Frontiers in Bioscience-Landmark (FBL) is published by IMR Press from Volume 26 Issue 5 (2021). Previous articles were published by another publisher on a subscription basis, and they are hosted by IMR Press on imrpress.com as a courtesy and upon agreement with Frontiers in Bioscience.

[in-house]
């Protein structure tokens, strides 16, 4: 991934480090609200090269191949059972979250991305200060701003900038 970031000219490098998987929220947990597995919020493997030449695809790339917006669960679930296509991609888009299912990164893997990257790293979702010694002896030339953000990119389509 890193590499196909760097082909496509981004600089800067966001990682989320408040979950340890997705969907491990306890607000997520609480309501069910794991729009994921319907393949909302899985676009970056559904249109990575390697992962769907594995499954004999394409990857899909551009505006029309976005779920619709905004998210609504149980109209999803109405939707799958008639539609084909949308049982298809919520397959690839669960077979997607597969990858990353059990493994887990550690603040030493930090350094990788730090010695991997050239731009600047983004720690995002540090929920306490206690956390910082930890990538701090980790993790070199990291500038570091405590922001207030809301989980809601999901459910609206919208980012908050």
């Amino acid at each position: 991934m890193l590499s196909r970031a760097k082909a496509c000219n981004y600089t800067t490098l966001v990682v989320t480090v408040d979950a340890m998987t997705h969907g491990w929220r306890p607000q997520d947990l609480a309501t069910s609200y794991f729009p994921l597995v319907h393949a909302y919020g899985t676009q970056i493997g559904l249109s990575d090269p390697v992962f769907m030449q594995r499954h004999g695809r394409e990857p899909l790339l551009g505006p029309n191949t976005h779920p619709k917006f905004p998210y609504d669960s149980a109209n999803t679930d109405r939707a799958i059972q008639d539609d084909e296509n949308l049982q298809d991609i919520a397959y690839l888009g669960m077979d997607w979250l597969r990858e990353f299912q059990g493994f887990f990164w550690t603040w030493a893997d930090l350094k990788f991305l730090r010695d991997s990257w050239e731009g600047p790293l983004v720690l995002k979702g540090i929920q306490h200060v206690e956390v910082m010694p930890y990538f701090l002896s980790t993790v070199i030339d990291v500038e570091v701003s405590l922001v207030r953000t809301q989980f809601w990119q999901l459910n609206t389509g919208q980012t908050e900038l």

Acute pancreatitis is a disease of variable severity in which patients can experience mild or severe attacks. Most observers believe that acute pancreatitis results from an early intra-acinar cell activation of inactive zymogens into their active forms. Following this early activation, a trypsin cascade occurs in the gland which leads to the auto-digestion of acinar cells. Recent experimental data indicate that synthesis and release of pro-inflammatory cytokines and chemokines are also responsible for local injury and systemic dispersion of the inflammatory mediators. Experimental studies also provide evidence for the involvement of the immune system in the development of pancreatitis, including lymphocyte and neutrophil activation. However, the factors that will dictate the ultimate severity of the attack are still unknown. Following an attack, the pancreas completely recovers or becomes fibrotic through the action of newly described mediators within the pancreas such as TGF-beta and IGF-1 and the presence of pancreatic stellate cell that is known to play a crucial role in the fibrogenesis.